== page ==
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  #27  
Old 12-04-2017, 12:25 AM
bausin bausin is offline
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Quote:
Originally Posted by LouieAtienza View Post

If a "true" conical section is desired then one must know the distance from the nut to the theoretical divergent point of the lines of the two outer strings. Then for a given nut radius there can only be one end and bridge radius that satisfy the definition of conical section.
That's what I'm saying.
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  #28  
Old 12-04-2017, 05:41 AM
LouieAtienza LouieAtienza is offline
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Quote:
Originally Posted by bausin View Post
That's what I'm saying.
Yes... but what I'm saying is that this isn't necessarily optimal. In my opinion, it depends on playing style. If you play with your thumb around the "top" and you don't really bend strings, then I believe this is a comfortable arrangement that doesn't make the fretboard unnecessarily flat for the player high up. And I feel it makes it easier to pick, but the same can be said for a constant radius board.

If you do bend a lot, and you want low action, the you want the radius at the end of the fretboard to be larger than the theoretical, because this way you bend "downhill".
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  #29  
Old 12-04-2017, 08:01 AM
redir redir is offline
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I've always used a plane too, much faster then sanding and you can plane in the direction of string line. But I now follow that up with the sanding beam, I love the sanding beam. The beam is great for truing the tops of frets too. I have to say though, I've always wondered about the value of compound radius boards and if it's really just one of those things that looks good on paper VS the real world. I guess in the end every fraction of a fraction of an inch might count, maybe.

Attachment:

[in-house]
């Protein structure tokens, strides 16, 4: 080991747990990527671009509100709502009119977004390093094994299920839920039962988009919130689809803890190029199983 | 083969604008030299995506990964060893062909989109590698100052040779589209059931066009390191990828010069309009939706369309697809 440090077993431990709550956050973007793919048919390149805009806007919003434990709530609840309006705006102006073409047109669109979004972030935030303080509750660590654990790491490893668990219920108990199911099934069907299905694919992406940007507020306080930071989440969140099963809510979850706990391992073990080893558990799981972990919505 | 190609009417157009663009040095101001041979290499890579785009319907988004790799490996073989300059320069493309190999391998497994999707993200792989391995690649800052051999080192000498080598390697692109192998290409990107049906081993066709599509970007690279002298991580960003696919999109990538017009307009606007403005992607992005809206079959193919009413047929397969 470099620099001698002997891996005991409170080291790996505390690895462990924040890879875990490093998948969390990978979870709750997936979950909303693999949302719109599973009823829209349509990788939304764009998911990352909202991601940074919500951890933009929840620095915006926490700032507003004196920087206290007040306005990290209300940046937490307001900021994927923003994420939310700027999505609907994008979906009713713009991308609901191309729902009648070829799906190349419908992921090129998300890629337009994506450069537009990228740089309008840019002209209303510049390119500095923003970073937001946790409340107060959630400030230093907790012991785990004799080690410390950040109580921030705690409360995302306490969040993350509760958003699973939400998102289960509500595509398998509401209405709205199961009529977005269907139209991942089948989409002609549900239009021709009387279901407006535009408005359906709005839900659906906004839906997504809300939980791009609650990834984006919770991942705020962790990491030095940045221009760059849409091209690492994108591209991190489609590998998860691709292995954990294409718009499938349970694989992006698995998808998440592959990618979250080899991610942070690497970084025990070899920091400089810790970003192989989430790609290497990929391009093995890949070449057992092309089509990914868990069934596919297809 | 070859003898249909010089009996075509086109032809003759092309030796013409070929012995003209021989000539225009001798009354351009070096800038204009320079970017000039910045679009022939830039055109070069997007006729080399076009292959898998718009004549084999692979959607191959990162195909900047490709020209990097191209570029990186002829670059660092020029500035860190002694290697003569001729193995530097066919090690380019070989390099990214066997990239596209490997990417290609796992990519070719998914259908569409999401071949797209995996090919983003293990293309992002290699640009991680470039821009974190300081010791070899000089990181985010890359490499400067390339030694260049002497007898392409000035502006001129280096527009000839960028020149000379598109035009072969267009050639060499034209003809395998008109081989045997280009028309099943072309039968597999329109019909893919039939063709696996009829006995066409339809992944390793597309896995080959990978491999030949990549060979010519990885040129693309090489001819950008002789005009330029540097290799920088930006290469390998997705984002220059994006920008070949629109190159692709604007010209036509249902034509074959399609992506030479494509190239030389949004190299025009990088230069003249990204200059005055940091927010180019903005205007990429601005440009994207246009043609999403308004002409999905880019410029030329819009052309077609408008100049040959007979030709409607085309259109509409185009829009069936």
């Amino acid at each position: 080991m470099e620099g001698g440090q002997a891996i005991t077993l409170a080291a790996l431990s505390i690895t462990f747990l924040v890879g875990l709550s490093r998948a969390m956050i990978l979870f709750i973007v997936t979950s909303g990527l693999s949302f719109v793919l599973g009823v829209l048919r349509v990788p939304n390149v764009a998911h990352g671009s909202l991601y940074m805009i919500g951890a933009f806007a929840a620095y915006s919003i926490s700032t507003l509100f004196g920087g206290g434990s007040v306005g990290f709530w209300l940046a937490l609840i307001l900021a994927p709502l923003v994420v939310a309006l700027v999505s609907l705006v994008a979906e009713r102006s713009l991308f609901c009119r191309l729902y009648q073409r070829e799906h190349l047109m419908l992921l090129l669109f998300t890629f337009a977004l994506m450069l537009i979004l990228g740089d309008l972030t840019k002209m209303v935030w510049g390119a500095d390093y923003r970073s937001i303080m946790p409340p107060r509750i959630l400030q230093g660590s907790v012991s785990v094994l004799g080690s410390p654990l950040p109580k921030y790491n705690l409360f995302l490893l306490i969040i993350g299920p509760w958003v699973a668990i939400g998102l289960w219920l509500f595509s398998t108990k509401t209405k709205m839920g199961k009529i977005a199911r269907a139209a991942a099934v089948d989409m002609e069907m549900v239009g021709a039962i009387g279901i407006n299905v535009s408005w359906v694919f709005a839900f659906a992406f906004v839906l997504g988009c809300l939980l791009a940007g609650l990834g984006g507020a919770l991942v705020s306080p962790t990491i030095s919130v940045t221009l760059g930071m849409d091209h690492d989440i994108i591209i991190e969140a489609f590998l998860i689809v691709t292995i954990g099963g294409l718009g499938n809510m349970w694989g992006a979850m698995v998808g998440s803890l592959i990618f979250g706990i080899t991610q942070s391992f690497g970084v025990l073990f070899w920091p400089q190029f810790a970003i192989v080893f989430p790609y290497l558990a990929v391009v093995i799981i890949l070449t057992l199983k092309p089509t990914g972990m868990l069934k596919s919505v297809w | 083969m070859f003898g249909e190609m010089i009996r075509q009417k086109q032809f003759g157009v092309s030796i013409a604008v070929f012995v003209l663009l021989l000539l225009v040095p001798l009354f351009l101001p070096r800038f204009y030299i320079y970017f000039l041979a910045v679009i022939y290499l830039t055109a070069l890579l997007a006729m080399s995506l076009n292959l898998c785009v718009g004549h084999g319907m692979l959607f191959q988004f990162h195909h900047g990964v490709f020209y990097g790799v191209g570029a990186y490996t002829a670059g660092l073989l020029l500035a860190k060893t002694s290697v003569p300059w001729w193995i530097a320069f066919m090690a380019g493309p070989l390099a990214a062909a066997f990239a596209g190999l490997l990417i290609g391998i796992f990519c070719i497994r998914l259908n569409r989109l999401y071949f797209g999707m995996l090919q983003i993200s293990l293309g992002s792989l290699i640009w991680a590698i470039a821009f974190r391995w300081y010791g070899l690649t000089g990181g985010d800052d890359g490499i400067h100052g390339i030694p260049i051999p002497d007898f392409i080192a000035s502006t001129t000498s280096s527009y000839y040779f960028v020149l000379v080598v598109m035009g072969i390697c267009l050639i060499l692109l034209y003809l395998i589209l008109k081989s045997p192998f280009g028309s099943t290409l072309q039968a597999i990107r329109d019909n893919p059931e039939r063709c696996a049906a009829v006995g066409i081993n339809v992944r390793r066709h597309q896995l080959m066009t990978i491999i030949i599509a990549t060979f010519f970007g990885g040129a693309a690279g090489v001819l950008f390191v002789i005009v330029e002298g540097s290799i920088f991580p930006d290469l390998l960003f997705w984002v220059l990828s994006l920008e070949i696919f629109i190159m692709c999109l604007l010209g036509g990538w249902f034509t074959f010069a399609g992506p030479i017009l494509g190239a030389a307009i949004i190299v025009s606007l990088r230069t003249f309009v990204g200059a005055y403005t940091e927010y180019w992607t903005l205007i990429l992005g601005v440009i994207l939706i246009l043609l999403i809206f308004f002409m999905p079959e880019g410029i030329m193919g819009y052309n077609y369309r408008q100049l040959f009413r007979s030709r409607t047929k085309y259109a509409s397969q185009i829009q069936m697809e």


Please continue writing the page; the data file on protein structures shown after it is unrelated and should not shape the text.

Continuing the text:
But anyway the beam is great none the less
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  #30  
Old 12-04-2017, 08:15 AM
Ned Milburn Ned Milburn is offline
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Quote:
Originally Posted by murrmac123 View Post
I am about to commence the shaping the fretboard for my first "proper" (I hope) guitar, and I am planning on doing a conical radius (or "compound radius" if you prefer) .

I rather like the idea that John Arnold mentioned on here some time ago ... he said that he shaped his boards starting with a defined radius at the nut, and maintains a constant center thickness and a constant edge thickness. I seem to recall that Charles Tauber said that was his preferred method as well.

Am I right in thinking that doing it this way, there is one, and only one end radius which satisfies these conditions for any given nut width, end width, and nut radius ? ie if you start off with a given radius at the nut, then the radius at the end is predetermined ?

I am 99.99 % sure that such is the case, but just wanted confirmation from those who have actually done it.
I do my radiused fingerboards the same. I don't think in terms of an actual radius measurement, but moreso a thickness measurement. I scribe a line about 0.8mm lower than FB edge on each side, scribble on the top, and then remove what I don't want. The scribbles let me make sure not to take anything from the top middle.

Now, to your specific question... The radius at the end of the FB will be different depending upon the fingerboard side to side width and taper. Makes sense, right...

Now you got it all, I think...